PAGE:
The Genie
"Master! I don't think you quite realize what you've got here. So why don't you just ruminate...whilst I illuminate the possibilities!"

A powerful magical being who has been sealed away inside a lamp for ten thousand years or more, the Genie is the anchor point around which the first movie turns. Granted his freedom by a grateful Aladdin, he returns to be by Aladdin's side out of gratitude to the one master who has ever shown him kindness.
  • Abnormal Limb Rotation Range: A rare example where it also falls under Losing Your Head. He's quite capable of pulling off his limbs and/or head to rotate them.
  • Angel Face, Demon Face: He starts the movie as a playful, googly, shapeshifting whackjob. But when his lamp came into the possession of Jafar, his coloration and body shape changed to the "evil Djinn" stylistic (Only temporarily, because this is a Disney movie, and the Genie had to be recognizable for marketing purposes.)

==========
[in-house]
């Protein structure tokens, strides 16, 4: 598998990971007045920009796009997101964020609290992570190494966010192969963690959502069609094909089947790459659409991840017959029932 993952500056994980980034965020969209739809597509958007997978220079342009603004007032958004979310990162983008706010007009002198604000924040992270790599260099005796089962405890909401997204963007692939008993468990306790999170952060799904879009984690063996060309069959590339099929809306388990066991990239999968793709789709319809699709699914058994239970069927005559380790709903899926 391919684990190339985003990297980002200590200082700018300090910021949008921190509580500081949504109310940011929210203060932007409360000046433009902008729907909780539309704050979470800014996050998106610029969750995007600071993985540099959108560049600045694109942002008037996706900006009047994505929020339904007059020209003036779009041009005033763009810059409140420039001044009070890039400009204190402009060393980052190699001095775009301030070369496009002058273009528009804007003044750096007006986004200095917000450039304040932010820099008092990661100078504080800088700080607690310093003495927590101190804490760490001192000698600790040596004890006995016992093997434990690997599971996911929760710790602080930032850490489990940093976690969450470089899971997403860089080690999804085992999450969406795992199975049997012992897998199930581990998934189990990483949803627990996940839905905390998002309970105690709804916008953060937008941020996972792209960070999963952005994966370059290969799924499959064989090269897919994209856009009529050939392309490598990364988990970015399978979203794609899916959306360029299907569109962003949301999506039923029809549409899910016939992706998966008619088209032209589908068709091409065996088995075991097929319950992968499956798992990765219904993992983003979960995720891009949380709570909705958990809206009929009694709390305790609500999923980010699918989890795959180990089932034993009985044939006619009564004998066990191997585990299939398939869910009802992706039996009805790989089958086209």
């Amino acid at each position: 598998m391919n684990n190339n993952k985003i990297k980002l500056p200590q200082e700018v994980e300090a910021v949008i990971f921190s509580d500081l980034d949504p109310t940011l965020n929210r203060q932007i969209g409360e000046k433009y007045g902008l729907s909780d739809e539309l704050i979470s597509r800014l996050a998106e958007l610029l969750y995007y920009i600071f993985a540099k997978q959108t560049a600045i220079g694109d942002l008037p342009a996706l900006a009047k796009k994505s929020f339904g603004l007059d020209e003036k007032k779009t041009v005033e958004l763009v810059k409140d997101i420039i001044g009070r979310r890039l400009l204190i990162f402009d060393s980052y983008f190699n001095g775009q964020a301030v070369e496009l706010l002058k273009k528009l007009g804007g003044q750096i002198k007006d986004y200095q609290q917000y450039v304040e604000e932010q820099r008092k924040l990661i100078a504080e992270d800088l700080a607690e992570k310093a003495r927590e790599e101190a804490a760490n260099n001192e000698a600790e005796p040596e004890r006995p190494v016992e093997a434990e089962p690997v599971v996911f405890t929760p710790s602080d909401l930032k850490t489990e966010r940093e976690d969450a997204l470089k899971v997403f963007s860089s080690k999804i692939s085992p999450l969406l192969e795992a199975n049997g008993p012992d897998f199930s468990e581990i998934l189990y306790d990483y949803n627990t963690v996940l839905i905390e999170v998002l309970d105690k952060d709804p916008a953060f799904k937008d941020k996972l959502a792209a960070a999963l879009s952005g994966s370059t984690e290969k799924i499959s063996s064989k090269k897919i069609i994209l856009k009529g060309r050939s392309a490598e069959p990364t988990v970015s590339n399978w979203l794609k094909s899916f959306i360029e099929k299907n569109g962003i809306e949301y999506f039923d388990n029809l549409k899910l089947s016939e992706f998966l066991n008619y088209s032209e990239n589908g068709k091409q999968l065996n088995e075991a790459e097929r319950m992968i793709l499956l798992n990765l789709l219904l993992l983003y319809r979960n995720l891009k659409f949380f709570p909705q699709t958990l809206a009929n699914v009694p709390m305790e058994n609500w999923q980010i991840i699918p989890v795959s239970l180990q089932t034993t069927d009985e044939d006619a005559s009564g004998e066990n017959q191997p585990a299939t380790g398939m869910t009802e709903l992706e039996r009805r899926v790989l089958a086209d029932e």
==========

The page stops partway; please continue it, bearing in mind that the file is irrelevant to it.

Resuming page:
Genie: Sorry kid, I got a new master, now.
  • The Artifact: He loses his golden bracelets in the first movie after he is freed, implying they were connected to his imprisonment somehow. Yet, he goes back to wearing them in all subsequent appearances. Most likely, these are now non-binding and purely aesthetic and worn because they make the character more recognizable. At one point Genie admits that the only thing he's still a slave to his fashion. He also really has very little to do in a lot of the later installments, mostly because his development arc was mostly finished, he remained so powerful that if he did do something, he'd just solve the plot in ten seconds, and Robin Williams didn't come back - but he still has to show up, because he's the Genie, and it's not Aladdin without him.